On Dec 24, 2014 Washington Blade reported: The Obama administration on Tuesday announced Gambia is no longer eligible to take part in a duty-free trade program amid growing concerns over the country’s LGBT crackdown and other human rights abuses.
Reuters reported the U.S. will also drop South Sudan from the African Growth and Opportunity Act, a law then-President Bill Clinton signed in 2000 that allows sub-Saharan African countries to access U.S. markets. The news agency said the Obama administration will allow Guinea-Bissau to rejoin the program.
The changes take effect on Jan. 1.
Ned Price, a spokesperson for the National Security Council, noted to the Washington Blade late on Tuesday that Gambian President Yahya Jammeh in October signed a law under which those convicted of “aggravated homosexuality” face life in prison.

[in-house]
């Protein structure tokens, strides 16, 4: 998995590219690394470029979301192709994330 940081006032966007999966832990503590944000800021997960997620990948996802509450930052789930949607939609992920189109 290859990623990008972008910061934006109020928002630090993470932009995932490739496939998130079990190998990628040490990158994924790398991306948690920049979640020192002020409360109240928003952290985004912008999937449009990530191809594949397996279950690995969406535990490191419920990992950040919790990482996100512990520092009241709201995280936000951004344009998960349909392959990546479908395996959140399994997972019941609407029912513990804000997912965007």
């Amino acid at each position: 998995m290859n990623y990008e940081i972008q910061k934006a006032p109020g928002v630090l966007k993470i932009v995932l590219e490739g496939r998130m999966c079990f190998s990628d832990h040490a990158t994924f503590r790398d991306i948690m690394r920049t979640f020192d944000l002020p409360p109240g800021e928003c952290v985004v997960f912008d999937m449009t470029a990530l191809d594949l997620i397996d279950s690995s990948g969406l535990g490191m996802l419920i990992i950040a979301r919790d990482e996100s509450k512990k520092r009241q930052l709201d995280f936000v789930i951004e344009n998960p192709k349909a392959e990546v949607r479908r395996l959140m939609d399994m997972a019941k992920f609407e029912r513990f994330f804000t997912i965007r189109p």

Reuters earlier this week reported Gambian authorities recently arrested three men they said engaged in same-sex sexual relations. It appears the White House had already decided to drop Gambia from the African Growth and Opportunity Act when the aforementioned report emerged.
“The U.S. Trade Representative has been monitoring the human rights situation in the Gambia for the past few years, with deepening concerns about the lack of progress with respect to human rights, rule of law, political pluralism, and the right to due process,” said Price.
“Reports have surfaced of arrests, detention and torture of individuals because of their perceived sexual orientation or gender identity,” he added.
Jammeh described gay men as ‘vermin’ in speech
Gambia is a small, predominantly Muslim West African country nestled between Senegal along the Gambian River.
Jammeh came to power in a 1994 military coup.
He said during a 2013 speech at the U.N. General Assembly that homosexuality is among the three “biggest threats to human existence.” Jammeh earlier this year described gay men as “vermin” during a speech that commemorated Gambia’s independence from the U.K.
Continued at Gambia dropped from U.S. trade program.